While radiology is well positioned to handle current and future challenges, a number of research education-related gaps still remain, according to an opinion paper from the European Society of Radiology (ESR). But in a section about the attitudes of young researchers, the authors say Generation Y has a worse reputation than it deserves.
In an article published online on 13 March in Insights into Imaging, the ESR pointed to the following areas:
- The need for radiologists to be involved in basic research
- The issue of radiology-specific research versus research services for other disciplines
- The need for adaptation to new research topics; the general attitude toward research
- Career planning issues
- The lack of incentives for researchers
- Gender issues with loss of women from the research pipeline
- Limited financing for research education
- Variability between countries and institutions
"There is no easy answer to such challenges," the ESR wrote. "However, all stakeholders, from the ESR to subspecialty societies, university departments, general radiology departments, and the individual radiologist must recognize and promote research within their competencies."
In terms of attitude toward research, the ESR said that Generation Y -- those born between 1980 and 2000 -- may have a reputation that is worse than it actually deserves.
"However, limited working hours, predictable careers, and meaningful work contents may not favor research activities alongside a busy clinical schedule," they wrote. "At the same time, some senior radiologists may not see research and research education as important as the ESR Working Group on Research Educations might hope. When time and other resources are limited, research competes with clinical work, and clinical training and may easily lose."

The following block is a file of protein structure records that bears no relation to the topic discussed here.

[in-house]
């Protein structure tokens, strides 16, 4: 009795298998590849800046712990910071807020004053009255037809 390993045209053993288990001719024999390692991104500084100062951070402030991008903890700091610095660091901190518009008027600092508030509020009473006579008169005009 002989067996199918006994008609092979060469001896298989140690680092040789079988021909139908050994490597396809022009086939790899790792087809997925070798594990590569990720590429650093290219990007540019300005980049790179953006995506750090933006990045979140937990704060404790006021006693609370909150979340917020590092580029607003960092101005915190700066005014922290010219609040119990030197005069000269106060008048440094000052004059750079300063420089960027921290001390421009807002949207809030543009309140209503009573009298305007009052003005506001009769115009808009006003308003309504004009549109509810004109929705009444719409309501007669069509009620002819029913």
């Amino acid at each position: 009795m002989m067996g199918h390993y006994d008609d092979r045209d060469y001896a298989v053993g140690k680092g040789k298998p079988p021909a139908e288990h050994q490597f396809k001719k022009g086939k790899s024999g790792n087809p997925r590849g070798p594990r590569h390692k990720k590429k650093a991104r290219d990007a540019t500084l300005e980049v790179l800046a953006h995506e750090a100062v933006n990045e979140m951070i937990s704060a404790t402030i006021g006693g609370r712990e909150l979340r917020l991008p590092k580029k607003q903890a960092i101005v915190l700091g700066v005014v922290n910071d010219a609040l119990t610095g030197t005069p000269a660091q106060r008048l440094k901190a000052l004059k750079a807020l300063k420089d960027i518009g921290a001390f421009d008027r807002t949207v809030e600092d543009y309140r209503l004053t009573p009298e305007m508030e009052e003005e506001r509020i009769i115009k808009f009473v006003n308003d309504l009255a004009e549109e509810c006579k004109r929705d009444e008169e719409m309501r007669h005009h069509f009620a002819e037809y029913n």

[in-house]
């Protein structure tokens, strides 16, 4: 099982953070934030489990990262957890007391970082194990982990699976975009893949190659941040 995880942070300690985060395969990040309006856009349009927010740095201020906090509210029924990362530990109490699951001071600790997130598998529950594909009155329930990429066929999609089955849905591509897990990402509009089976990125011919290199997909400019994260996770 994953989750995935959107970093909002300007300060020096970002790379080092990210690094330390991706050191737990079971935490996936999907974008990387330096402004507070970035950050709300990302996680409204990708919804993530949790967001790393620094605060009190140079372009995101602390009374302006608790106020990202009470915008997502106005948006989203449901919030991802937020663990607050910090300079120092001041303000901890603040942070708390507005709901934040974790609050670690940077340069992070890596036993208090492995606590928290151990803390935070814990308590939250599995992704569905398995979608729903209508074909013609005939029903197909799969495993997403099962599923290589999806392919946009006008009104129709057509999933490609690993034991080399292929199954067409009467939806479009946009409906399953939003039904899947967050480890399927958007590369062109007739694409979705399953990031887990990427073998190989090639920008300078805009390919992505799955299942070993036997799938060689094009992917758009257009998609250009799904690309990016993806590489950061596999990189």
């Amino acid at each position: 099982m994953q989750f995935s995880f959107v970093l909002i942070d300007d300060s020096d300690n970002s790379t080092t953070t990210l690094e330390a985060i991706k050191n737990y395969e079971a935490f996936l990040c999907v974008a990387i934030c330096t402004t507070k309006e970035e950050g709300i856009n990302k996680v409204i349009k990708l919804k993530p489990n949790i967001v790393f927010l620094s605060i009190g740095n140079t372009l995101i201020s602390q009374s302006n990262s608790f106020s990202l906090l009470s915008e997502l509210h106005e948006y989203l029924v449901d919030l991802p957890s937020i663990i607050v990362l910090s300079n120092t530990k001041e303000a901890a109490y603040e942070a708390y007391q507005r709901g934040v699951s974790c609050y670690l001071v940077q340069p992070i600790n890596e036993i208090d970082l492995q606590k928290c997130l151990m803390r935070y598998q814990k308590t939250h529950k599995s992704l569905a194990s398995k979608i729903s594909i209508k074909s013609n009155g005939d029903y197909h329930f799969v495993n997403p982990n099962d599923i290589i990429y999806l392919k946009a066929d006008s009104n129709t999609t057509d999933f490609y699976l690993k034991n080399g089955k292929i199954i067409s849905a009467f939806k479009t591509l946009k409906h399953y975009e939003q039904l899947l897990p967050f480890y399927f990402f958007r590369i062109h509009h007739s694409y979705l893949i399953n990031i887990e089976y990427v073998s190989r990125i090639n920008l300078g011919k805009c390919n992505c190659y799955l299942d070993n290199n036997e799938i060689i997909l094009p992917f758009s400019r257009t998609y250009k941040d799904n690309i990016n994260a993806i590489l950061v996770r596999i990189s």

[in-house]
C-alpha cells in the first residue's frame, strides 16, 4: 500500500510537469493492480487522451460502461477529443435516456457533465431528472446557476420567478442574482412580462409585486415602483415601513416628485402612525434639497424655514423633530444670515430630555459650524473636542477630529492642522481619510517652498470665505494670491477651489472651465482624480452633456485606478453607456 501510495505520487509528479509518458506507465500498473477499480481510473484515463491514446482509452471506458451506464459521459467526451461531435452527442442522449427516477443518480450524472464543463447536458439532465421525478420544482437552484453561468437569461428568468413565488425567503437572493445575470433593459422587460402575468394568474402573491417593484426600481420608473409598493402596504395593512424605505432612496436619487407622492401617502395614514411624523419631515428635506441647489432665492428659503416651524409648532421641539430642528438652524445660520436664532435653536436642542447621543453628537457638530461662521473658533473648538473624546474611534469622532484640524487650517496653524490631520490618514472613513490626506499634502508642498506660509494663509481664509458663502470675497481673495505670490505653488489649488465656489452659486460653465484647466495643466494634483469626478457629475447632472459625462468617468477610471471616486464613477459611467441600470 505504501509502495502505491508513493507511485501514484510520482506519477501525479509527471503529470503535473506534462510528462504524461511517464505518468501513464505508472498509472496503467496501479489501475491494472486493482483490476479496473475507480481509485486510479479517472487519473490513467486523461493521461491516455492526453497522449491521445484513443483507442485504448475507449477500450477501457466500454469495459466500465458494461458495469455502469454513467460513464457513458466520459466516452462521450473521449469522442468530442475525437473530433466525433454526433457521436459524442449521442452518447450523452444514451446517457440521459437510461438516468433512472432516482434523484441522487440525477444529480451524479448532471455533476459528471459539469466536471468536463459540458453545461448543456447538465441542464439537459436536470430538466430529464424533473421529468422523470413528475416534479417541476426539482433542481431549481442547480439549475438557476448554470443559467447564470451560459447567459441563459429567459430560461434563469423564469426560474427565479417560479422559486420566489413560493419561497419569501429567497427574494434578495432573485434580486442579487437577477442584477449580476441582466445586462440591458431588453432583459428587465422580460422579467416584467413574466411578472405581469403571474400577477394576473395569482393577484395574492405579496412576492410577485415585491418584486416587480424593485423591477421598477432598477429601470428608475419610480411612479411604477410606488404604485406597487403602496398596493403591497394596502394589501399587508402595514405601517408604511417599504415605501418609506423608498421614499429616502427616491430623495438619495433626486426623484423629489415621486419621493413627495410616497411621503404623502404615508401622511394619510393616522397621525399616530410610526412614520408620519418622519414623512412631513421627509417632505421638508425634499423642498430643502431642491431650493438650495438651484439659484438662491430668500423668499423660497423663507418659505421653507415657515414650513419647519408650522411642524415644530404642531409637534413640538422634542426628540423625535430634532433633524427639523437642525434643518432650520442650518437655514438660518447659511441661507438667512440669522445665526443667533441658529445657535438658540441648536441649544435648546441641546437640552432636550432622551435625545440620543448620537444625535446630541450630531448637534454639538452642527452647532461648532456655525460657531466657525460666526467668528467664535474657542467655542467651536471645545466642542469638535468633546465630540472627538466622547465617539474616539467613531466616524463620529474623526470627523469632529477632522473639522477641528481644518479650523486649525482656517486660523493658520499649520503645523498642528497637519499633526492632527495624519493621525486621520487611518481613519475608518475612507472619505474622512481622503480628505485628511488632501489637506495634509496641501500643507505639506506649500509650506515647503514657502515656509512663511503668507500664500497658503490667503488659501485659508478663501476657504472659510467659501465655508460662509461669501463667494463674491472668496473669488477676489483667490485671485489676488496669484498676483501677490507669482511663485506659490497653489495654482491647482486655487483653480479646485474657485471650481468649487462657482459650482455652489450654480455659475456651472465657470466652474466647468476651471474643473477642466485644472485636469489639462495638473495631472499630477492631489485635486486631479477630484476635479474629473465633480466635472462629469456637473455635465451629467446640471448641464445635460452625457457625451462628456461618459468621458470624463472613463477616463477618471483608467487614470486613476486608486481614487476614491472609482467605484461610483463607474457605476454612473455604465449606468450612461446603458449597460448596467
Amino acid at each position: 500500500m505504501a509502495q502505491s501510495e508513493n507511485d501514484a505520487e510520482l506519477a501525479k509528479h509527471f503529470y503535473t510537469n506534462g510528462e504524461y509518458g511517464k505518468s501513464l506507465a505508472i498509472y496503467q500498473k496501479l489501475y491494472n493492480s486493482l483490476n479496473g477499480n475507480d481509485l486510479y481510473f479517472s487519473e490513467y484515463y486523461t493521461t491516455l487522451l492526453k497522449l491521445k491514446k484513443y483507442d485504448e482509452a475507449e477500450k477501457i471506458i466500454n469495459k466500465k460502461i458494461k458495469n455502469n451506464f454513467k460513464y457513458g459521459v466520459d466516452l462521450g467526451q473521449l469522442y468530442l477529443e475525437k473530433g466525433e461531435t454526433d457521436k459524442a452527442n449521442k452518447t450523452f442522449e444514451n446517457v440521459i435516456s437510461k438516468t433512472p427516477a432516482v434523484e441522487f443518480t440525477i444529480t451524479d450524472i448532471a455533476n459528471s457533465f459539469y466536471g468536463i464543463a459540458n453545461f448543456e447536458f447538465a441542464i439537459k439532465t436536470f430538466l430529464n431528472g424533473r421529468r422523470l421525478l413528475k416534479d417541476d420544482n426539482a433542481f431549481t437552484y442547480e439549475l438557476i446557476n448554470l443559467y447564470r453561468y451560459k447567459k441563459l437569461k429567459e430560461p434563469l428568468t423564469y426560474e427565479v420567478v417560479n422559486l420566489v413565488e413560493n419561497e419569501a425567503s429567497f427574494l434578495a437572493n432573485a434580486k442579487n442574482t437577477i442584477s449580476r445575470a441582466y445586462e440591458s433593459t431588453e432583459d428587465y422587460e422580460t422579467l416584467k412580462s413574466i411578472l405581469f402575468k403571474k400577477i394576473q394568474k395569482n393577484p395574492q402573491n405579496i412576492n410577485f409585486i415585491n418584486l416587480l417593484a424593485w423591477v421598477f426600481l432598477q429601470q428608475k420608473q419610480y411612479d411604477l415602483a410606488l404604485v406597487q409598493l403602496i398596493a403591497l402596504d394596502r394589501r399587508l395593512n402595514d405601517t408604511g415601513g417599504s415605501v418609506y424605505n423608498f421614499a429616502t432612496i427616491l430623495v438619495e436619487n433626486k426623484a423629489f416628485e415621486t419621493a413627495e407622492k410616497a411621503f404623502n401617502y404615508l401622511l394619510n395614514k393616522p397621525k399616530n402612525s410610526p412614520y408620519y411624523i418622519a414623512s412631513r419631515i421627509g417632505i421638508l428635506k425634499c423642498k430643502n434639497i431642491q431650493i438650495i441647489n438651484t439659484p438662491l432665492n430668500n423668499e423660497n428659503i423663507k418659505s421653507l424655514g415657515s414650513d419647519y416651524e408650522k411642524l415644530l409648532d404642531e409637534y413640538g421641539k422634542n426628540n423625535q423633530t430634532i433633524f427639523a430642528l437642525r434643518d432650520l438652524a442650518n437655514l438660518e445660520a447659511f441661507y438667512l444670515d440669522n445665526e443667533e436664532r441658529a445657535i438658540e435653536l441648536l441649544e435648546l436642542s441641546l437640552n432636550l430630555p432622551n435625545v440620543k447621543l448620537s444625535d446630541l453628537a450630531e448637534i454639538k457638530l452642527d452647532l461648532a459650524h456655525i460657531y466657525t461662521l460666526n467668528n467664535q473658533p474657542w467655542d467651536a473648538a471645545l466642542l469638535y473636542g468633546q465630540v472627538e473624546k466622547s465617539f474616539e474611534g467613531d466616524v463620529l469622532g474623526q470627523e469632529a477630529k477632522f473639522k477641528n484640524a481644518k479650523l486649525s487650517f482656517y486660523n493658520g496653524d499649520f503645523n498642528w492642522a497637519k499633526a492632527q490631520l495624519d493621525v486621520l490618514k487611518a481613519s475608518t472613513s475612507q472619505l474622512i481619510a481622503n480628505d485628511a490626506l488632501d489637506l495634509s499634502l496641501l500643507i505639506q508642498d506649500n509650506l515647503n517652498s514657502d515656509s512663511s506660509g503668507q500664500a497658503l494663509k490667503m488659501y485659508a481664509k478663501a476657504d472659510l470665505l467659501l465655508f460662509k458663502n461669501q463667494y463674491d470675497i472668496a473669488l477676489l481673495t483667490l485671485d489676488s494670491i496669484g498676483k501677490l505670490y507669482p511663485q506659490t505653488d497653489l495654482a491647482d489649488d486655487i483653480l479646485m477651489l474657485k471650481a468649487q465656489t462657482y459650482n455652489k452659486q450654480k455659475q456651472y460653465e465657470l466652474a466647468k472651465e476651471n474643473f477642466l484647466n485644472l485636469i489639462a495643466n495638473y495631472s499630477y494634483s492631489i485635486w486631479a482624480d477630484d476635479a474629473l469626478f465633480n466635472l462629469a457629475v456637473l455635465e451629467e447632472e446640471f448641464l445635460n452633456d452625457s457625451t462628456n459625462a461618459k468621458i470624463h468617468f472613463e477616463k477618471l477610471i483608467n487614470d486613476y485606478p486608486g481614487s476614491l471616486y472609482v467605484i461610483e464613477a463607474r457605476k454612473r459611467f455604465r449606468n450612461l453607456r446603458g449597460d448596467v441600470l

The ESR also noted that Generation Y's many positive aspects, such as typically having empathy and a true interest in meaningful work, may lead to an extra effort in research, according to the ESR.
"To convince Generation Y of the importance of research and research education for the future of their discipline is crucial," the ESR wrote. "Most important in this process are radiology leaders and other role models, such as basic researchers, who should promote the concept of radiology as a research-oriented discipline."
In other areas of improvement, the ESR said additional means for research education need to be developed and that scientific and professional trends must be actively followed. Minimal standards in research education should also be maintained throughout Europe, according to the society.